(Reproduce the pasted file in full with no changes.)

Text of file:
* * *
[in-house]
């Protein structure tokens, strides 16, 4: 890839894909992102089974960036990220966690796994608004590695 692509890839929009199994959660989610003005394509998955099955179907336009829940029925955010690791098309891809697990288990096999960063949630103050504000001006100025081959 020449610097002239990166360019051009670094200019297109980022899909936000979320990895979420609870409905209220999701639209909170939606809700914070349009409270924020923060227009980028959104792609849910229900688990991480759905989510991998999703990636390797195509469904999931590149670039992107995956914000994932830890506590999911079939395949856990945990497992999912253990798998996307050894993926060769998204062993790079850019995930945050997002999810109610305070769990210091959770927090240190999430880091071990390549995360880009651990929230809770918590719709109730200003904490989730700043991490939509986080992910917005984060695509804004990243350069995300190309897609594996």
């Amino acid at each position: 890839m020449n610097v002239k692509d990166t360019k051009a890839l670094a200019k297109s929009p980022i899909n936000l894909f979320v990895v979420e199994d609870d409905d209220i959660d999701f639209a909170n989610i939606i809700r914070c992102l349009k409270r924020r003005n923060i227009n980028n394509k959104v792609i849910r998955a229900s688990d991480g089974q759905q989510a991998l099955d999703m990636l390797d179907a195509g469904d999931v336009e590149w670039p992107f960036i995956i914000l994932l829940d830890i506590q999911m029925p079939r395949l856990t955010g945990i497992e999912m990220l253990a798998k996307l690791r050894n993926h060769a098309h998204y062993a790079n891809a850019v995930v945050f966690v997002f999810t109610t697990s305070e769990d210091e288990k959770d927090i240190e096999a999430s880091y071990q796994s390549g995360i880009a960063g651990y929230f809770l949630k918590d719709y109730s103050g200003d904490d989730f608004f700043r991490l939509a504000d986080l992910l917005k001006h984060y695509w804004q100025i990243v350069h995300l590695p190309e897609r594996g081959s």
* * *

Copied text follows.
[in-house]
């Protein structure tokens, strides 16, 4: 890839894909992102089974960036990220966690796994608004590695 692509890839929009199994959660989610003005394509998955099955179907336009829940029925955010690791098309891809697990288990096999960063949630103050504000001006100025081959 020449610097002239990166360019051009670094200019297109980022899909936000979320990895979420609870409905209220999701639209909170939606809700914070349009409270924020923060227009980028959104792609849910229900688990991480759905989510991998999703990636390797195509469904999931590149670039992107995956914000994932830890506590999911079939395949856990945990497992999912253990798998996307050894993926060769998204062993790079850019995930945050997002999810109610305070769990210091959770927090240190999430880091071990390549995360880009651990929230809770918590719709109730200003904490989730700043991490939509986080992910917005984060695509804004990243350069995300190309897609594996």
């Amino acid at each position: 890839m020449n610097v002239k692509d990166t360019k051009a890839l670094a200019k297109s929009p980022i899909n936000l894909f979320v990895v979420e199994d609870d409905d209220i959660d999701f639209a909170n989610i939606i809700r914070c992102l349009k409270r924020r003005n923060i227009n980028n394509k959104v792609i849910r998955a229900s688990d991480g089974q759905q989510a991998l099955d999703m990636l390797d179907a195509g469904d999931v336009e590149w670039p992107f960036i995956i914000l994932l829940d830890i506590q999911m029925p079939r395949l856990t955010g945990i497992e999912m990220l253990a798998k996307l690791r050894n993926h060769a098309h998204y062993a790079n891809a850019v995930v945050f966690v997002f999810t109610t697990s305070e769990d210091e288990k959770d927090i240190e096999a999430s880091y071990q796994s390549g995360i880009a960063g651990y929230f809770l949630k918590d719709y109730s103050g200003d904490d989730f608004f700043r991490l939509a504000d986080l992910l917005k001006h984060y695509w804004q100025i990243v350069h995300l590695p190309e897609r594996g081959s």